Extensive research has been done on localization for wireless networks. A general survey is done focusing only on localization techniques suitable for ad hoc sensor networks. The approaches taken to achieve localization in sensor networks differ in their assumptions about the network deployment and the hardware’s capabilities. Centralized localization techniques depend on sensor nodes transmitting data to a central location, where computation is performed to determine the location of each node. Doherty, Pister and Ghaoui developed a centralized technique using convex optimization to estimate positions based only on connectivity constraints given some nodes with known positions. MDS-MAP technique improves on these results by using a multidimensional scaling approach, but still requires centralized computation. Requiring central computation would be infeasible for mobile applications because of the high communication costs and inherent delay, hence we focus on distributed localization techniques.Distributed localization methods do not require centralized computation, and rely on each node determining its location with only limited communication with nearby nodes. These methods can be classified as range-based and range-free. Range-based techniques use distance estimates or angle estimates in location calculations, while a range-free solution depends only on the contents of received messages. Range-based approaches have exploited time of arrival, received signal strength, time difference of arrival of two different signals (TDOA), and angle of arrival (AOA). Though they can reach fine resolution, either the required hardware is expensive (ultrasound device for TDOA, antenna arrays for AOA) or the results depend on other unrealistic assumptions about signal propagation (for example, the actual received signal strengths of radio signals can vary when the surrounding environment changes). Because of the hardware limitations of sensor devices, range-free localization algorithms are a cost effective alternative to more expensive range-based approaches.Monte Carlo localization (MCL) method is developed for use in robotics localization for use in mobile sensor network applications. MCL is a particle filter combined with probabilistic models of robot perception and motion. It outperforms other proposed localization algorithms in both accuracy and computational efficiency. The key idea of MCL is to represent the posterior distribution of possible locations using a set of weighted samples. Each step is divided into a prediction phase and an update phase. In the prediction phase, the robot makes a movement and the uncertainty of its position increases. In the update phase, new measurements (such as observations of new landmarks) are incorporated to filter and update data. The process repeats and the robot continually updates its predicted location. However, there are substantial differences between robot localization and node localization for sensor networks. While robot localization locates a robot in a predefined map, localization in sensor networks works in a free space or unmapped terrain. Second, a robot has relatively good control and probabilistic knowledge of its movement in a predefined map. A sensor node typically has little or no control of its mobility, and is unaware of its speed and direction. Third, a robot can obtain precise ranging information from landmarks, but a sensor node can only learn that it is within radio range. Finally, in robot localization, the individual measurements are integrated multiplicatively, assuming conditional independence between them, and the weights of samples need to be normalized after updating. In MCL, due to the constraints in computing and memory power, a filtering approach is adopted in which each measurement can be considered independently, and the weight of each sample is either 0 or 1. There are some other variants of MCL, for example, the dual and Mixture MCL, Multihop-based Monte CarloLocalization (MMCL), and Range-based MCL. The dual and Mixture MCL improves the localization accuracy of MCL by exchanging the probability functions used in the sampling step and in the filtering step. It incurs higher computational cost than MCL. MMCL and Range-based MCL use multihop sensor-beacon distances to improve the localization accuracy and to reduce the number of needed beacons. Compared with them, Our WMCL algorithm doesn’t use multihop sensor-beacon distances so incurs much less communication cost and it uses weight computation methods to minimize localization error. The previous existing methods have two major weak points which are not focused. The first problem is using of constant number of samples for localization. Second is that all nodes in all time slots cannot be localized. The proposed methods will overcome those drawbacks and the methods are discussed below.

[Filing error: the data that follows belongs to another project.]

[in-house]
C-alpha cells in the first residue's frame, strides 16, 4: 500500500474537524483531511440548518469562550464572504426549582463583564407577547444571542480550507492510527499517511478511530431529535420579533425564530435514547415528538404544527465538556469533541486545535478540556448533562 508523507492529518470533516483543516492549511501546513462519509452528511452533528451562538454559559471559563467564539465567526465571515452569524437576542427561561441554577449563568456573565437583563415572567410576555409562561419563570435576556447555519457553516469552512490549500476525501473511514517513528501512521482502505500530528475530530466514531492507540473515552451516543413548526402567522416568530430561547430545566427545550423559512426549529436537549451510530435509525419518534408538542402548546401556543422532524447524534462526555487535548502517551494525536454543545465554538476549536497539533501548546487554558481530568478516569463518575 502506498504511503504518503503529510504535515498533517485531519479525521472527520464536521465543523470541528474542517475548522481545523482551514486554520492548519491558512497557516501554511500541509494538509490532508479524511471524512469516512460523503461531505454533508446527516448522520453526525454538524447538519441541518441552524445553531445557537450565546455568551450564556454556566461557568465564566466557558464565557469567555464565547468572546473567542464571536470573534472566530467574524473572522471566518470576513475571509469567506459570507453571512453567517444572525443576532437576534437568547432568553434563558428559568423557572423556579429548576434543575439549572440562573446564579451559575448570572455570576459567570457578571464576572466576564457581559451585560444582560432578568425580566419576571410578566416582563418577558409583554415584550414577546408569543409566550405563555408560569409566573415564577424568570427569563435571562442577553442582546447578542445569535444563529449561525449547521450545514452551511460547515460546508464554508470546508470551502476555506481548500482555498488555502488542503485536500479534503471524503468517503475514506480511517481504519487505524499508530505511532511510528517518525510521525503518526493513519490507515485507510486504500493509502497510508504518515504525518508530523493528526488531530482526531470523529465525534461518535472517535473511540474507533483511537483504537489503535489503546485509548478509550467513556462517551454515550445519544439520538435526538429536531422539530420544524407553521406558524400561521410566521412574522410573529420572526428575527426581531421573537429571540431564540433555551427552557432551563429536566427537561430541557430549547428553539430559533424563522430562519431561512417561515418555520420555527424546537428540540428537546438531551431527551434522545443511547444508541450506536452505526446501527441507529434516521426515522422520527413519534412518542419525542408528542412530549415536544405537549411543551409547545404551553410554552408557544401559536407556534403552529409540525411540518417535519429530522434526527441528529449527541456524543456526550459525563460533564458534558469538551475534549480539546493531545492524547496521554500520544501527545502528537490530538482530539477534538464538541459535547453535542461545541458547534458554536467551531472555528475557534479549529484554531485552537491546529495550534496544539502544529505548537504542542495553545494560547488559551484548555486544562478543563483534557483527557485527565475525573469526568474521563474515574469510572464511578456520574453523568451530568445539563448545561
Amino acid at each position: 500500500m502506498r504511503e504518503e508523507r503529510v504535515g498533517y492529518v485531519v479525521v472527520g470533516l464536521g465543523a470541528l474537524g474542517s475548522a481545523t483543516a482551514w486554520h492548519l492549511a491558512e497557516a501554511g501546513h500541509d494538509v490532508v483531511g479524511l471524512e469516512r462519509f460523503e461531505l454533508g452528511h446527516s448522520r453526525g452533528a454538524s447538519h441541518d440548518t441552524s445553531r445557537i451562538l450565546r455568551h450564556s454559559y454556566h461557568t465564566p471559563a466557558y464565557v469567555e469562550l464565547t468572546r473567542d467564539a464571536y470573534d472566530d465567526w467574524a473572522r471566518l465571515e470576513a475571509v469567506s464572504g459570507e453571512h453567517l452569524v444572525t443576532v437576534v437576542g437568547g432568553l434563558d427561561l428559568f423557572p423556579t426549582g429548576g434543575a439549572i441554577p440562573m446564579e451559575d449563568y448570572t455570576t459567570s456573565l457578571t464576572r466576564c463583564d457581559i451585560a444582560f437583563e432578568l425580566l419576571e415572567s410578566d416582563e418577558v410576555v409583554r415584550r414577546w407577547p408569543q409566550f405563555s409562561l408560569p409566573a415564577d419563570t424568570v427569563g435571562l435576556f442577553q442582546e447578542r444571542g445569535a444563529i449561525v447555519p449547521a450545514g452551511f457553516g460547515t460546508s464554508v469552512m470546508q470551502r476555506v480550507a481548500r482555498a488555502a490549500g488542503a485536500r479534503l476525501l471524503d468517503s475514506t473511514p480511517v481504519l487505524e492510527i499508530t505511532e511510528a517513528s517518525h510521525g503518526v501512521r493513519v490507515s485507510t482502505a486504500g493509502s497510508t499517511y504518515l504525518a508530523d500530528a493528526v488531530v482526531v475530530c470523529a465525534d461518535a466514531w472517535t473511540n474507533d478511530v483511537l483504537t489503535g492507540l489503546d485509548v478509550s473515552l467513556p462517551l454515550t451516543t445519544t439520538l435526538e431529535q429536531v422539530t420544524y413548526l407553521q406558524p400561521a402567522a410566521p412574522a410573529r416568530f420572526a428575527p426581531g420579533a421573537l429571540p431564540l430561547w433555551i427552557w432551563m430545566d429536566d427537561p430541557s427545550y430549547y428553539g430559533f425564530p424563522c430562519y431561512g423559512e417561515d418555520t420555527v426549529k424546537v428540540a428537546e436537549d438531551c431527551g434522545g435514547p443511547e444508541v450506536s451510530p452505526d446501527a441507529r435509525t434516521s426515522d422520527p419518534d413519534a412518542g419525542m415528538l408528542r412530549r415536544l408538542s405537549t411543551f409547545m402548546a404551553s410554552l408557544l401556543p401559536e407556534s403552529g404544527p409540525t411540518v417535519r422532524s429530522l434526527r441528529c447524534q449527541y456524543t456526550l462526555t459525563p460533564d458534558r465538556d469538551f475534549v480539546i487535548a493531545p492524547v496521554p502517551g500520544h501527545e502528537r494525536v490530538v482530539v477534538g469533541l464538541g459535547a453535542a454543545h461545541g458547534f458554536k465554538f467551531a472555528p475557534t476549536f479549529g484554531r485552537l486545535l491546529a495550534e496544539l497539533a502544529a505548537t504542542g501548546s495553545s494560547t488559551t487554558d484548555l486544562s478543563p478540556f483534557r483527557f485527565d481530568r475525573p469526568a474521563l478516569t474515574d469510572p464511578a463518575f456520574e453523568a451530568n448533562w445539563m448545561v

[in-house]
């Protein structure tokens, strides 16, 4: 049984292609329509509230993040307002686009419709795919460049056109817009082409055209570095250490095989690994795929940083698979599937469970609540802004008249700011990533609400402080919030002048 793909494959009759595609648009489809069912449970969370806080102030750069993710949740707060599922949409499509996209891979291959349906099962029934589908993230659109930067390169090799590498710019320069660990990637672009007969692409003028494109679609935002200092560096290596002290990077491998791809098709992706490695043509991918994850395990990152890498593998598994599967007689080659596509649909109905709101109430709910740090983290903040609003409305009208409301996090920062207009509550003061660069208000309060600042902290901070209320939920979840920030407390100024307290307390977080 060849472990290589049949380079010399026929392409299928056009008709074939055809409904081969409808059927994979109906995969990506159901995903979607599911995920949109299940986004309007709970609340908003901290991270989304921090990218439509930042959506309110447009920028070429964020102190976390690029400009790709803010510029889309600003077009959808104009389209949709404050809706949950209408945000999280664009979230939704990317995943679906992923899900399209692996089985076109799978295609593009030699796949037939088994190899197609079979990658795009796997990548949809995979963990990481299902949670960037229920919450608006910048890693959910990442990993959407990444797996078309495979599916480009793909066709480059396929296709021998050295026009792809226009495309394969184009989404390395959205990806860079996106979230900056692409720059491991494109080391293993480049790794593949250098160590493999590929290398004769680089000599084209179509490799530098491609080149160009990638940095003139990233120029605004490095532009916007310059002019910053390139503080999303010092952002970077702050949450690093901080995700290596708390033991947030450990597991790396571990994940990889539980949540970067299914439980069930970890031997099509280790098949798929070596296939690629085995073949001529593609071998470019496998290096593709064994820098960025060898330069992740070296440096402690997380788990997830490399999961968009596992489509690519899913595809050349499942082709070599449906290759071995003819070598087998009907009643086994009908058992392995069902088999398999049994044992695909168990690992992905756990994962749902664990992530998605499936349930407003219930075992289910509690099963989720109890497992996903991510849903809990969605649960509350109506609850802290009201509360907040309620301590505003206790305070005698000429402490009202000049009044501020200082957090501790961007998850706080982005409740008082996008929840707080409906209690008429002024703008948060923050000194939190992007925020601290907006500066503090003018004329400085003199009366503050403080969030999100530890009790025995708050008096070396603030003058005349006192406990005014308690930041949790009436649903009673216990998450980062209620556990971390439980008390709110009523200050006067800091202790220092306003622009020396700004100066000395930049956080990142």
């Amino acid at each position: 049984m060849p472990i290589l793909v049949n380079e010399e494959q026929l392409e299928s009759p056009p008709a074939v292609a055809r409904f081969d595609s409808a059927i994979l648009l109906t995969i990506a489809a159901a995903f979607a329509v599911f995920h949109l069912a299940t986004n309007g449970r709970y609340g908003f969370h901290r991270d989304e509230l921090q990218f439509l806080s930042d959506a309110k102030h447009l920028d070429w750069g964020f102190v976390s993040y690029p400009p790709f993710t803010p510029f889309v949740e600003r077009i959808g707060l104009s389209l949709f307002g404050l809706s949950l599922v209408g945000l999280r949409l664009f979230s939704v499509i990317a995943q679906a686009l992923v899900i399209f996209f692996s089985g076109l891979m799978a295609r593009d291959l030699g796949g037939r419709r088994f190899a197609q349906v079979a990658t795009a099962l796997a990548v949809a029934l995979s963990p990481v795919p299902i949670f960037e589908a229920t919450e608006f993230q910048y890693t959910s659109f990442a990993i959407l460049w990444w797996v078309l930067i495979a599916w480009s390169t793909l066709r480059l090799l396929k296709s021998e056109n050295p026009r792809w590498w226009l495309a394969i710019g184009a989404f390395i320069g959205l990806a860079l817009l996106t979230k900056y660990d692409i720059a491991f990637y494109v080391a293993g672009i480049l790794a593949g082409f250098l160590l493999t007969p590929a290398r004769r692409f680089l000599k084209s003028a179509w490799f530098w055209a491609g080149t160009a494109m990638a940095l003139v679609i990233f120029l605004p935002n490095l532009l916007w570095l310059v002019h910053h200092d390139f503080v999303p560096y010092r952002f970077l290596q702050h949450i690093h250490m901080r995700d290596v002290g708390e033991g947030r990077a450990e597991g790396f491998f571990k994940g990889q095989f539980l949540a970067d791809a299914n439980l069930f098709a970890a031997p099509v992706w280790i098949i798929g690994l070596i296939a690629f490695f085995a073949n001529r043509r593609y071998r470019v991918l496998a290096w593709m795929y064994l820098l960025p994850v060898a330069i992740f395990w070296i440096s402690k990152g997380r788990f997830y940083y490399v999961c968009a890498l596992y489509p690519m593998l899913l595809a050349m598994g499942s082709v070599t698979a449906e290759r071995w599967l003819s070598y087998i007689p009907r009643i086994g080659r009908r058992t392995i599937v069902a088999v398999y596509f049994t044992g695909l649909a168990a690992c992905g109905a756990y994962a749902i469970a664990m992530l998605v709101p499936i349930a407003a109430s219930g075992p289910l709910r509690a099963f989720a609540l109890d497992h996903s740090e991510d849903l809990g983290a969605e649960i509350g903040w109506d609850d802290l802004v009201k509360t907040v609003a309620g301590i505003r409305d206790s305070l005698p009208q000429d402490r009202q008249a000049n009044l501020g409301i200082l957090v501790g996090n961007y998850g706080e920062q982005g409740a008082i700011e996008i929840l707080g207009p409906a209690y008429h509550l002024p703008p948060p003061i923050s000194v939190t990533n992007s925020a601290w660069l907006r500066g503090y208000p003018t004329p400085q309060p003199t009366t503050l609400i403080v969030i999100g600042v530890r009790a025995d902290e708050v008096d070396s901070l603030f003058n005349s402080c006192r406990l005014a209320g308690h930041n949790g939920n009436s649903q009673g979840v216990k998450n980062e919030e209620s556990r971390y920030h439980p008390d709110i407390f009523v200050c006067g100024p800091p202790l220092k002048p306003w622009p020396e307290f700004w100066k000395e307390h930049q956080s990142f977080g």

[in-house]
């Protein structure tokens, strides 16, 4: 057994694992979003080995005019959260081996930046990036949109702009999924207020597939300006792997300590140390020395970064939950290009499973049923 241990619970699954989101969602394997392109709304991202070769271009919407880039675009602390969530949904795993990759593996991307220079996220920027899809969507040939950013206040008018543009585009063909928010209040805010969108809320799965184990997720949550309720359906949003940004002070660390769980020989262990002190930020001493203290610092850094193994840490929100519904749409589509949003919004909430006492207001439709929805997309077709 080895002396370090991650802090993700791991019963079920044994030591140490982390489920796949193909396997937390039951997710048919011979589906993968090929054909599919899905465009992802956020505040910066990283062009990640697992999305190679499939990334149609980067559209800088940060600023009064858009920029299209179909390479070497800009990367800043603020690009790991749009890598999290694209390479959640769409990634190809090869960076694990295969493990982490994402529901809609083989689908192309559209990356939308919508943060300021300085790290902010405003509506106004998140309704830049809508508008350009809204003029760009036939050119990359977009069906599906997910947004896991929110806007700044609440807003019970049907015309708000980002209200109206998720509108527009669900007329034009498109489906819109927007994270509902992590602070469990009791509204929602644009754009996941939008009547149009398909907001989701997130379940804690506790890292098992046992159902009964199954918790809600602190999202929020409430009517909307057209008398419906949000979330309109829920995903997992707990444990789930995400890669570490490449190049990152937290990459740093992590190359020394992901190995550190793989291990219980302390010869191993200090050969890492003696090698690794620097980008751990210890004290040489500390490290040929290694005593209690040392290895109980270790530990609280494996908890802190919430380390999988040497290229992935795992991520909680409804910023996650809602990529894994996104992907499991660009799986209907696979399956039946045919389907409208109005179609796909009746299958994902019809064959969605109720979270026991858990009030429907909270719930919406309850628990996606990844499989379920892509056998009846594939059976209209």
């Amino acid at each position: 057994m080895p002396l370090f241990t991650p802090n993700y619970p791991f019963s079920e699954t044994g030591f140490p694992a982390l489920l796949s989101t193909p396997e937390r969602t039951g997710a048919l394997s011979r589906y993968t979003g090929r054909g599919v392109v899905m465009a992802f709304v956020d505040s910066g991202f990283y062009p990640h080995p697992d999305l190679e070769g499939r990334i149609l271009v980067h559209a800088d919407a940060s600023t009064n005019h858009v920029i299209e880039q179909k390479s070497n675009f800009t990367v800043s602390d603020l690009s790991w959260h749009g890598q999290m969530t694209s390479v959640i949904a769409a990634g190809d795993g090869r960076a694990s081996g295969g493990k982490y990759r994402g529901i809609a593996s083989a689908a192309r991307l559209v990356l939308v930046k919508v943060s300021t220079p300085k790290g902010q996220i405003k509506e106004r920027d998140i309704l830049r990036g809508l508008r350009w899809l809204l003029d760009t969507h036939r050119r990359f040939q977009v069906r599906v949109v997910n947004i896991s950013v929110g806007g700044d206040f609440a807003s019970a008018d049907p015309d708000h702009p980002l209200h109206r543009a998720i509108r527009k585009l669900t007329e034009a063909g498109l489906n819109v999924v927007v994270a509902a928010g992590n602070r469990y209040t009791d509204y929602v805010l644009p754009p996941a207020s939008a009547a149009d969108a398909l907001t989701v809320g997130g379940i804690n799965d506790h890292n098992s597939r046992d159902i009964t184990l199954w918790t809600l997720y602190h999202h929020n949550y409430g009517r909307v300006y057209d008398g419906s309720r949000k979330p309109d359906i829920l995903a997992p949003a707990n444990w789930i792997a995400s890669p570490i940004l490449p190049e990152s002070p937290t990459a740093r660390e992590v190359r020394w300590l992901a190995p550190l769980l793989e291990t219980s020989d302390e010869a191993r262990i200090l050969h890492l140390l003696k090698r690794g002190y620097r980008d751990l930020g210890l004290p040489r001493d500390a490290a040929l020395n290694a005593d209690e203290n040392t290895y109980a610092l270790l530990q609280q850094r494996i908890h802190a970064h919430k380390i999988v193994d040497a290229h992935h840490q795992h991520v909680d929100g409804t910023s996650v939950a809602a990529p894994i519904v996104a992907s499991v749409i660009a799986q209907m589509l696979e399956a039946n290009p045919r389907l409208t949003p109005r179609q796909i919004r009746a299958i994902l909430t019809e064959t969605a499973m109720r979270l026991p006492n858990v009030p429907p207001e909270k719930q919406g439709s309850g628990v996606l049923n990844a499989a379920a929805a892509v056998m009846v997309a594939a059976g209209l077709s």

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An Enhanced Localization Scheme For Mobile‌ III.